I am so excited about the Winter Olympic Games. While I’m not an avid sports fan, I feel we owe it to these dedicated, passionate and very gifted athletes to pay attention to what they’re doing. Beyond the sheer physical strength and stamina that’s necessary for these athletes to arrive at the Olympic Games, I’m also impressed by their psychological capacity to handle the stress of it all.

This is why so many elite athletes are turning to mindfulness practice to get on top of their psychological game, and reaping the rewards.

While any of us would be hard pressed to know the intense pressure Olympians must experience as they train and compete, we all definitely experience our own pressures and anxieties that challenge us day in and day out. If mindfulness practice is helping top athletes handle the enormous psychological strain they endure, it’s likely it will help you, too.

For instance, I work with a client at Citron Hennessey Private Therapy who has recently shifted into what she calls having “a bird’s-eye view” of her inner and outer experiences. After months of practicing defusing from her judgmental and unhelpful thoughts and taking a curious and open stance to her beliefs and emotions, she has gained the capacity to “witness” herself without getting negatively triggered the way she used to. She has moved from being inside the drama of her thoughts and emotions and can now see she is having thoughts and emotions without getting caught up in them. She still has unhelpful, automatic thoughts and difficult feelings, but she no longer identifies with them. This shift in her capacity to be more self-aware and self-reflective has reduced her anxiety, improved her relationships, and increased her productivity.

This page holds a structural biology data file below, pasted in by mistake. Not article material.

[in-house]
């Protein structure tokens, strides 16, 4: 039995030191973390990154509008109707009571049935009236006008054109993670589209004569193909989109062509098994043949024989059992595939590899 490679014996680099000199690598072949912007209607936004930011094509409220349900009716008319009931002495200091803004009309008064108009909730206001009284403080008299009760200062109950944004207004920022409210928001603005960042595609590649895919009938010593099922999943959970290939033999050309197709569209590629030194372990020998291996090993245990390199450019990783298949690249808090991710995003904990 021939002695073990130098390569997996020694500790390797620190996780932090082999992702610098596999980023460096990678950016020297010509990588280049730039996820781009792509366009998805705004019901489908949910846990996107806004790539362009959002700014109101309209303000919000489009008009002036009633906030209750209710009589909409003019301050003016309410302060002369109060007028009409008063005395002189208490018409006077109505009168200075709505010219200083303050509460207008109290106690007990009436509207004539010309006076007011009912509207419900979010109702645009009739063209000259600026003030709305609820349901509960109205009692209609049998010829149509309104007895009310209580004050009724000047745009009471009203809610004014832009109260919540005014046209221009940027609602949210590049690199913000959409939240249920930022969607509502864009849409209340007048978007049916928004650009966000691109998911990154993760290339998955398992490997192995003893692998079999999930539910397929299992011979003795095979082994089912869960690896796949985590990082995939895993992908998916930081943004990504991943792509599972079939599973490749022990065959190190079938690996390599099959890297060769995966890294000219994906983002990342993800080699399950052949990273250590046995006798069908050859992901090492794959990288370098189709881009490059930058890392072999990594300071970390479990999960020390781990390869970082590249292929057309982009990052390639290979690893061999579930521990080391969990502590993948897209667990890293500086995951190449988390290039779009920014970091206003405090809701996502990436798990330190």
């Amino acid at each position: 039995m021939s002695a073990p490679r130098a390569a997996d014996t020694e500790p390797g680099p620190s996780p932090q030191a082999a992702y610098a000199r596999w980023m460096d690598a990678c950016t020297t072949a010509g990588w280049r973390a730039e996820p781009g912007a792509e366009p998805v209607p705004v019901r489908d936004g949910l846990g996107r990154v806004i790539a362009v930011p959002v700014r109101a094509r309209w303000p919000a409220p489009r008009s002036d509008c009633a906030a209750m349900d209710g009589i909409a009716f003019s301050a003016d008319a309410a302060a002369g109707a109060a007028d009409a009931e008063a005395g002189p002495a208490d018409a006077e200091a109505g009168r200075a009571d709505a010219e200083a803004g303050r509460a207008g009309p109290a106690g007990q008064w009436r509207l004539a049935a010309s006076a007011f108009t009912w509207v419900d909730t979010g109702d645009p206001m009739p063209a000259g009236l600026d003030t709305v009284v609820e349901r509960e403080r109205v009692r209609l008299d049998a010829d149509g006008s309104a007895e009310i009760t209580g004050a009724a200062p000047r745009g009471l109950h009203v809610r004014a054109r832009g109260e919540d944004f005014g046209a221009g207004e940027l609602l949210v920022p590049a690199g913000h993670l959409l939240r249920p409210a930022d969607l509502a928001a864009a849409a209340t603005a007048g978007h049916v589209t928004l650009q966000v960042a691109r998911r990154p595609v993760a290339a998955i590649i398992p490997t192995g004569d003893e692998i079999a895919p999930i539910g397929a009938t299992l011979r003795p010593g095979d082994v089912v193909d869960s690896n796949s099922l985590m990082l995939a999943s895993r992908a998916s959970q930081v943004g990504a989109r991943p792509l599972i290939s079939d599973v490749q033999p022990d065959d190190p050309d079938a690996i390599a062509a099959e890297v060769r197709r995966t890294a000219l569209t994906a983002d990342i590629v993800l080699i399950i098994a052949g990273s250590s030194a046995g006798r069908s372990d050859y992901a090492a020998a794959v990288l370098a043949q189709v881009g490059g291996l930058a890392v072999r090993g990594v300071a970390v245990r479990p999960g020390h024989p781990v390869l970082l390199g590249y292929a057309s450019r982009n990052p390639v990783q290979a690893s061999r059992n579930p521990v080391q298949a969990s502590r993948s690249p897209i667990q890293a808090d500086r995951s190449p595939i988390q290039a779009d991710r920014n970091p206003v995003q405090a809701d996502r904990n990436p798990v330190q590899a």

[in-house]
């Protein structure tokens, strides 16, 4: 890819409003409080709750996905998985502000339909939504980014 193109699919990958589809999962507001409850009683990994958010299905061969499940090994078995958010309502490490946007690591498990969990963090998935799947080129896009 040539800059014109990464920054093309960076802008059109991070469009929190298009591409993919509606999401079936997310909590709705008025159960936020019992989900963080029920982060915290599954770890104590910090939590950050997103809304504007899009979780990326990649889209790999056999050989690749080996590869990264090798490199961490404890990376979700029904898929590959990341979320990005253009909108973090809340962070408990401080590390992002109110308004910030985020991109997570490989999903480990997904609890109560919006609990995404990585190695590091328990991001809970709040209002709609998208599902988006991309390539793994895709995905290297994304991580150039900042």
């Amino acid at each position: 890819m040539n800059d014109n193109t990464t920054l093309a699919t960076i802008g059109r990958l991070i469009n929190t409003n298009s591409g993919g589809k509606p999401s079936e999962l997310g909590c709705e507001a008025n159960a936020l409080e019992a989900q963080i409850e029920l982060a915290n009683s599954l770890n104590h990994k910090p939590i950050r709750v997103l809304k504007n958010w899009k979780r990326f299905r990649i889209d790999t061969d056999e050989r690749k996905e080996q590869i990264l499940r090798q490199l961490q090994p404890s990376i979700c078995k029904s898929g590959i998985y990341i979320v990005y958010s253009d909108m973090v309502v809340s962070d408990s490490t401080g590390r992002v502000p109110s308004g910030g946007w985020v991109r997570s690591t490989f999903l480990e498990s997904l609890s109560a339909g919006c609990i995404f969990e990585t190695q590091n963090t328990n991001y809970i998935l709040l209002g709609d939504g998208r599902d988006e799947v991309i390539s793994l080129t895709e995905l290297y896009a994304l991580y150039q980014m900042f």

Without actually meditating, my client has been practicing informal mindfulness and is reaping the rewards.

Another client has also taken to mindfulness and self-compassion as adaptive coping mechanisms designed to help him handle the panic he feels when he has to give presentations at work. He has found the practice to be so helpful, he recently wondered in a session why more of us don’t use these skills to navigate the high-stress environment in which we live and work.

 “But I don’t have time to sit and meditate!” is a common rebuttal I hear from clients when I suggest they try incorporating mindfulness into their lives. And I get it! That to-do list is a mile long and you never feel like you have enough time to accomplish all those tasks even on a good day, let alone take time aside to sit still! The beauty of developing the skill of mindfulness practice is that it doesn’t require that you become a Buddhist or even sit in uncomfortable, cross-legged positions for long periods of time.

Informal mindfulness, or “everyday mindfulness” can be a very effective way to reduce the internal experience of stress and anxiety, without the added pressure of having to formally sit down to meditate. So what does “informal practice” look like and what does it entail?

Informal mindfulness practice means practicing mindfulness in the midst of your daily life. Like while eating breakfast, or brushing your teeth, or in a traffic jam, or waiting for the subway to arrive, or while riding the subway, or walking down the street, or running on the treadmill, or taking a shower, or… honestly, this list is endless, but I think you get the point.